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Lara Rubbelke

Interesting Things in the World of SQL Server

What's in a name?

A good friend recently asked me to explain the difference between Performance Data Collector,   Performance Studio, and Performance Datawarehouse.  Well, this is an interesting question, and I am certain many people have been trying to figure out how all of these concepts relate to one another.  We at Microsoft have been adjusting the names of many of the new features, in an effort to properly show how the different features may be leveraged.  But, as these names are adjusted it leads to confusion about where to find each feature and how to search for different topics online or in Books Online.

Performance Studio

Let’s start with Performance Studio.  This is simply the wrapper of four solutions:  Data Collector, performance and diagnostic monitoring, Management Data Warehouse for historical reporting, and troubleshooting through Policy based management.  This is the vision of a complete Microsoft solution for performance data collection, storage for historical analysis and trending, and diagnostic reporting and dashboards. 

The term/concept “Performance Studio” has been in a number of different older Microsoft presentations, although I see fewer people referring to “Performance Studio” in more recent material.   Some people have been using the terms Performance Studio and Data Collector interchangeably – but Data Collector is merely a component of the full Performance Studio vision.  You will not find anything in Books Online for “Performance Studio”, but you will find a plethora of information related to each individual component. 

Performance Data Collector

Performance Data Collector is synonymous with Data Collector.  We have dropped Performance from the name in later documentation, including Books Online – and for very good reason.  On the surface, the Data Collector appears to be a tool to collect performance related data but I truly believe it is a process that can be leveraged to collect all types of data - both system-related and business-related.  The data collectors can be configured on each server to collect data and store on a central data warehouse. 

When you configure data collection with Management Studio, you will see three system data collector sets which are installed by default.  These are collecting data related to disk usage, query statistics (poor performing queries) and system utilization (CPU, memory, IO, network, etc).  These “Data Collection Sets” are detailed very well in Books Online, and in the future I will work on a blog related to each of these collection sets.  Each of these data collection sets may be enabled or disabled independently from one another. 

And… You can create your own custom data collection sets which are defined to use a SQL Server Trace, performance counters or a T-SQL query.  For example, you can set up a custom data collector which will execute a TSQL statement against a table and load the data into the performance data warehouse.   Since I am always thinking about compliance (I am a lot of fun at partiesJ), I think about setting up a custom data collector on my servers to centralize the results of policy evaluation across my enterprise – a single source to report on compliance for my entire enterprise!  There is no gui interface for defining custom data collectors in this current version - you must create these through scripts.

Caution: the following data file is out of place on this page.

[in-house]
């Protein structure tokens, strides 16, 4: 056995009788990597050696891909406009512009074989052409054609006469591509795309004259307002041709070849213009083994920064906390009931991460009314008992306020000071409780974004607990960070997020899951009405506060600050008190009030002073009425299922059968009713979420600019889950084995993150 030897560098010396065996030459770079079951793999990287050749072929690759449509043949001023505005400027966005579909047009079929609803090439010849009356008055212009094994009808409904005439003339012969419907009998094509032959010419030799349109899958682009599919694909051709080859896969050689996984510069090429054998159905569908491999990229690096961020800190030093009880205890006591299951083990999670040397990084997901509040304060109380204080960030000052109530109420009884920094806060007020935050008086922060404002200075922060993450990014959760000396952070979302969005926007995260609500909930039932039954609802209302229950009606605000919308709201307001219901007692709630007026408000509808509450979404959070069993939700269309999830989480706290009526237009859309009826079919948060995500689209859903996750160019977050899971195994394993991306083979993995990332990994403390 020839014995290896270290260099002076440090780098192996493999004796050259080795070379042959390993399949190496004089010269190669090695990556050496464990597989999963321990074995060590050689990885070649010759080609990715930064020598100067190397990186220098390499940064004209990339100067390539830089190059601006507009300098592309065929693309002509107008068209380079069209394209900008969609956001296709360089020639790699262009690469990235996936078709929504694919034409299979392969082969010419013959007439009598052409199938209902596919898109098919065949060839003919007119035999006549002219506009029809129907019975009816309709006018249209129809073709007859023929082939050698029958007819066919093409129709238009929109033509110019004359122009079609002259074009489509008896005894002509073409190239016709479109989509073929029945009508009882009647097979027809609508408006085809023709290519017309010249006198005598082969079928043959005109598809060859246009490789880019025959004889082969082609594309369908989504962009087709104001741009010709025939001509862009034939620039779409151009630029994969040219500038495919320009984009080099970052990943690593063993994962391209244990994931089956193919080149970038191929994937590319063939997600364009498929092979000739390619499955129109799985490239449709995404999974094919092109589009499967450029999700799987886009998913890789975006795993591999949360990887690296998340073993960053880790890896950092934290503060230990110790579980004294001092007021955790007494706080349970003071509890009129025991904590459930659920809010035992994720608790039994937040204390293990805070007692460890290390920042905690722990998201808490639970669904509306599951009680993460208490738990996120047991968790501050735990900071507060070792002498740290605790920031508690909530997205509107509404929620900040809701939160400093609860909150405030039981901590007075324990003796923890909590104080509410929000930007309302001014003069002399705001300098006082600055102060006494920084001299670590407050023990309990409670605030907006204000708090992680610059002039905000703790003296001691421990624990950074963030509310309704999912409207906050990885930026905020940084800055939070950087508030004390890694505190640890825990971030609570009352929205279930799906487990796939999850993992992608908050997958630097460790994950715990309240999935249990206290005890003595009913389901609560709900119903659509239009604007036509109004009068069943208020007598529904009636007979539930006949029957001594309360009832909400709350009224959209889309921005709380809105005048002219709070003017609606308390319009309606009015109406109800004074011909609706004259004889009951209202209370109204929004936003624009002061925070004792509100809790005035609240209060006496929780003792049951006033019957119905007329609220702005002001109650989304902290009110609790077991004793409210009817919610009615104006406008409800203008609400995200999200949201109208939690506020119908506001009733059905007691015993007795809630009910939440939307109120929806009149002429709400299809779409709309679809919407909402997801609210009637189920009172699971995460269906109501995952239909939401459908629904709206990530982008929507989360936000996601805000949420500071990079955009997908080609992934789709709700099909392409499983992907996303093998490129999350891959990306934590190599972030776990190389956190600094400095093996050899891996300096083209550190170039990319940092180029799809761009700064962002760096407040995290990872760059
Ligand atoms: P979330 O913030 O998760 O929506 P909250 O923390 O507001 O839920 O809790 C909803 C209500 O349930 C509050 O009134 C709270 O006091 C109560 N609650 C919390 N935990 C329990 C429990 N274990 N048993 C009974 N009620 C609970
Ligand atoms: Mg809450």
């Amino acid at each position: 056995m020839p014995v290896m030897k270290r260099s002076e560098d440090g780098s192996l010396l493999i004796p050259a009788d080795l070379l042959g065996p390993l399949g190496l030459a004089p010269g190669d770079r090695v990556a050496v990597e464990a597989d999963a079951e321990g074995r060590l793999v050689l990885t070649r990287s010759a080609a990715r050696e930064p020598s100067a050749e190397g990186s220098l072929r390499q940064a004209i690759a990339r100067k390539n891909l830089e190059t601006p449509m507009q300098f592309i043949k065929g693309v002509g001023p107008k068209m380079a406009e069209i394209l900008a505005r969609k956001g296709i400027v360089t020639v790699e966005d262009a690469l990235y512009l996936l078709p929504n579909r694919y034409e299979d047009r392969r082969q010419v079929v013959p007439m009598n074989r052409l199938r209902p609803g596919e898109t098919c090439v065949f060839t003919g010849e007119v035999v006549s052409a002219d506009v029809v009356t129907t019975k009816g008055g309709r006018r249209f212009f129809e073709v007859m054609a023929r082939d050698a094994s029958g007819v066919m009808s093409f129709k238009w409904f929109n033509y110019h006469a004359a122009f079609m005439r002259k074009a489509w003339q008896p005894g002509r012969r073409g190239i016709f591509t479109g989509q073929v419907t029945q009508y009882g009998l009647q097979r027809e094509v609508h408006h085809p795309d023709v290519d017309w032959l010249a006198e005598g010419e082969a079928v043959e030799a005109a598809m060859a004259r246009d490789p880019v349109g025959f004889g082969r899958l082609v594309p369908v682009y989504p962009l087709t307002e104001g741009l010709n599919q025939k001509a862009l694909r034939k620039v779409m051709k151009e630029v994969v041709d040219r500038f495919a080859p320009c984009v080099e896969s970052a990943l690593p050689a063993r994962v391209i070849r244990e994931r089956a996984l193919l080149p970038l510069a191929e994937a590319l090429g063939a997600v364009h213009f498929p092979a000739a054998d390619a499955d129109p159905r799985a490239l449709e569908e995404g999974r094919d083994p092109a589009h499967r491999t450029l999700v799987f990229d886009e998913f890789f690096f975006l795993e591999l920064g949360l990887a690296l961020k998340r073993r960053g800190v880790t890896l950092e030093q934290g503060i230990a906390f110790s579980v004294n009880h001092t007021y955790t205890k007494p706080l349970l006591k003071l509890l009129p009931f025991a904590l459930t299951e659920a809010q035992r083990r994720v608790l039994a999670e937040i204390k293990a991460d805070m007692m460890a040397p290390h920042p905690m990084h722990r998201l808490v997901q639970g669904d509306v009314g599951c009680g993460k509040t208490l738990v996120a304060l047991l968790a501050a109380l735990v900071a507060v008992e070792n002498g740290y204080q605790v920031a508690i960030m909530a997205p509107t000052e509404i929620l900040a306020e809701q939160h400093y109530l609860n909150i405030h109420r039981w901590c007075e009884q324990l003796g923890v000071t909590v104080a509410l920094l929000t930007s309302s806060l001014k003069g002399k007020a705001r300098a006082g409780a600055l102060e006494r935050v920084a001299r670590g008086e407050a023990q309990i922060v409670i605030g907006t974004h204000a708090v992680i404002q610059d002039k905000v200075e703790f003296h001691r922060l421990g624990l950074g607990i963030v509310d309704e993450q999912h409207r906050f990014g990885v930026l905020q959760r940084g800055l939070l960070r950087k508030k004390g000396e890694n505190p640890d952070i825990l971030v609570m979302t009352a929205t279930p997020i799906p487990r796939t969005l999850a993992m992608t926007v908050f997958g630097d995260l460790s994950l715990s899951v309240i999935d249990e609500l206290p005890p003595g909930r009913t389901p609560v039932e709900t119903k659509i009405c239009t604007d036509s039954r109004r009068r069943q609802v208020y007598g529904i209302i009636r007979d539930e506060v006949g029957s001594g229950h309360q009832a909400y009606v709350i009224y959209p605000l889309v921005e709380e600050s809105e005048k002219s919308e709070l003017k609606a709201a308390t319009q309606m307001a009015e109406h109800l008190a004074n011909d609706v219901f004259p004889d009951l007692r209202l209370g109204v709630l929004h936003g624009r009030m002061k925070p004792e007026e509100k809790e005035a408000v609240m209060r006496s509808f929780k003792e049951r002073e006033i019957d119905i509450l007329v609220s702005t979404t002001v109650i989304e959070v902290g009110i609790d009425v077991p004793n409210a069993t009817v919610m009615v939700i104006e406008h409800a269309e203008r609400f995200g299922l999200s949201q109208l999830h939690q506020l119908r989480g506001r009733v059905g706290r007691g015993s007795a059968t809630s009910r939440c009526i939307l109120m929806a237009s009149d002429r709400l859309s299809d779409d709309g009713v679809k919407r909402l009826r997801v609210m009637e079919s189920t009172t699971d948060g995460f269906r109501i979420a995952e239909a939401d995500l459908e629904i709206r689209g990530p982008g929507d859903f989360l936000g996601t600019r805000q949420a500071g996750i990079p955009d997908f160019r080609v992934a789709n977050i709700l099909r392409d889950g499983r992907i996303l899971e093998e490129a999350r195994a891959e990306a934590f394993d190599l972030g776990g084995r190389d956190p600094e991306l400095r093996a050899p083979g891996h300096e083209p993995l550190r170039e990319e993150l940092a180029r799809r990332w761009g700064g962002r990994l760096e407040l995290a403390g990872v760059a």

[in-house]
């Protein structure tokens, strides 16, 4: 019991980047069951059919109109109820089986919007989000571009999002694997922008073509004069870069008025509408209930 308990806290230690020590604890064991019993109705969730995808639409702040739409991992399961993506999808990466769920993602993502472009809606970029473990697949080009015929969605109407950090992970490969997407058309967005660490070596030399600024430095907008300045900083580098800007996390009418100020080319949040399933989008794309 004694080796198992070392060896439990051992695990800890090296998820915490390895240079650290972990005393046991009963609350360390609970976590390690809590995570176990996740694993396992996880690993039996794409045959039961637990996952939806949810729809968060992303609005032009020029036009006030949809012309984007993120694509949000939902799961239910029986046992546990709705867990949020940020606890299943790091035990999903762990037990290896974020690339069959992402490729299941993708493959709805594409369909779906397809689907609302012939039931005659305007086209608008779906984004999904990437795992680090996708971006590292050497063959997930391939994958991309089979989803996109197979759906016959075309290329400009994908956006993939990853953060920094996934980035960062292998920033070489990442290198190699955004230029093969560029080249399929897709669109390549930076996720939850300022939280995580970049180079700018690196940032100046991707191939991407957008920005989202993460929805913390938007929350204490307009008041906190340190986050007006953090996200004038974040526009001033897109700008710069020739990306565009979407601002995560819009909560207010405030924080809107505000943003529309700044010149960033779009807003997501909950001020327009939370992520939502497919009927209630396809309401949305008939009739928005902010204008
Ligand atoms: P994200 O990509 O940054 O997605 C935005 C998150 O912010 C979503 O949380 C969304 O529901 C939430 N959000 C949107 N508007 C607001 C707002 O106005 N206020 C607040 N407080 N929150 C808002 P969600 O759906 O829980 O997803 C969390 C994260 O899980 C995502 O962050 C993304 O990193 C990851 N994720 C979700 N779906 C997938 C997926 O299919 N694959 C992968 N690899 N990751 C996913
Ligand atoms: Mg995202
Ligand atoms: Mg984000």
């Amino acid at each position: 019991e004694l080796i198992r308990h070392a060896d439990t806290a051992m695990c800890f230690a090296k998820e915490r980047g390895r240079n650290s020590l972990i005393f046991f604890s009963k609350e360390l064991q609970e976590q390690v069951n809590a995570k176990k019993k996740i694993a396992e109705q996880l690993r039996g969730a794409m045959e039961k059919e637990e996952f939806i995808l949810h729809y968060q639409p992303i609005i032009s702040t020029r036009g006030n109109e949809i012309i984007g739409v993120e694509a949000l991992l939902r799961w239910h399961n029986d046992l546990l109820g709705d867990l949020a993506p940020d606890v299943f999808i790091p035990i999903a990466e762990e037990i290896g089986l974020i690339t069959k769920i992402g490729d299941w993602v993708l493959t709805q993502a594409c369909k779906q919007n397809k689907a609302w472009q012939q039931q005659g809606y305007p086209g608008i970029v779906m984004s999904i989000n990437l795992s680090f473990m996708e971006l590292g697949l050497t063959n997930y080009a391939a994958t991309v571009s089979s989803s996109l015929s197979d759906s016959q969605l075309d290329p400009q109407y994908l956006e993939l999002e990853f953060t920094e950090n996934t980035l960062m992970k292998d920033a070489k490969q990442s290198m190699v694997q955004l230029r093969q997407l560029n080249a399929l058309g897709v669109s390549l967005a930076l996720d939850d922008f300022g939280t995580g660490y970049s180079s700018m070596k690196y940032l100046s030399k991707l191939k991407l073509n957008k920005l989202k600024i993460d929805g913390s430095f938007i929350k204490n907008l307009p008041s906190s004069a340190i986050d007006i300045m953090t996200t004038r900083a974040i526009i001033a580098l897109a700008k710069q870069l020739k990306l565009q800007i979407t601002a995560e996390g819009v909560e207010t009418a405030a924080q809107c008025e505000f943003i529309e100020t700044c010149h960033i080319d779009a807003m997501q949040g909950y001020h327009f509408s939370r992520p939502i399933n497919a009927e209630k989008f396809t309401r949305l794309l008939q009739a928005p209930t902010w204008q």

The Performance Data Warehouse

 That is where we will end our journey.  The Performance Data Warehouse has also been renamed to Management Data Warehouse – again to properly depict the vision of a solution for centralizing all types of data – not just performance related.  At a very high level, the Management Data Warehouse is the destination for the data from the data collector.  When you configure data collection, you define the server instance and database where you would like to store the data for the data collector.  This database may exist on the same instance, or (more likely) on a separate instance on a different server in your enterprise.  This single database may serve as the destination for one or more instances which are configured for data collection.

The Management Data Warehouse is initially created with tables in one of two schemas: core and snapshot.  The core tables are dimension tables and the snapshot tables are the fact tables.  When you create a custom data collector, a third schema custom_snapshots is created to support the custom data collector sets. 

 

Published Thursday, April 17, 2008 2:43 PM by Lara Rubbelke
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James Luetkehoelter said:

Nice Post Laura! This is one of my biggest frustrations with Microsoft, and SQL Server specifically - poor naming practices. For instance, take the word "schema". How many ways is it used in SQL Server? 6? 10? In any event, way too many. The same goes with the term "snapshot". It makes explaning features to people extremely difficult.

I'm thinking of sending a box of Thesauri to the SQL Dev team (or marketing, if they're driving the naming) :)

April 17, 2008 3:15 PM

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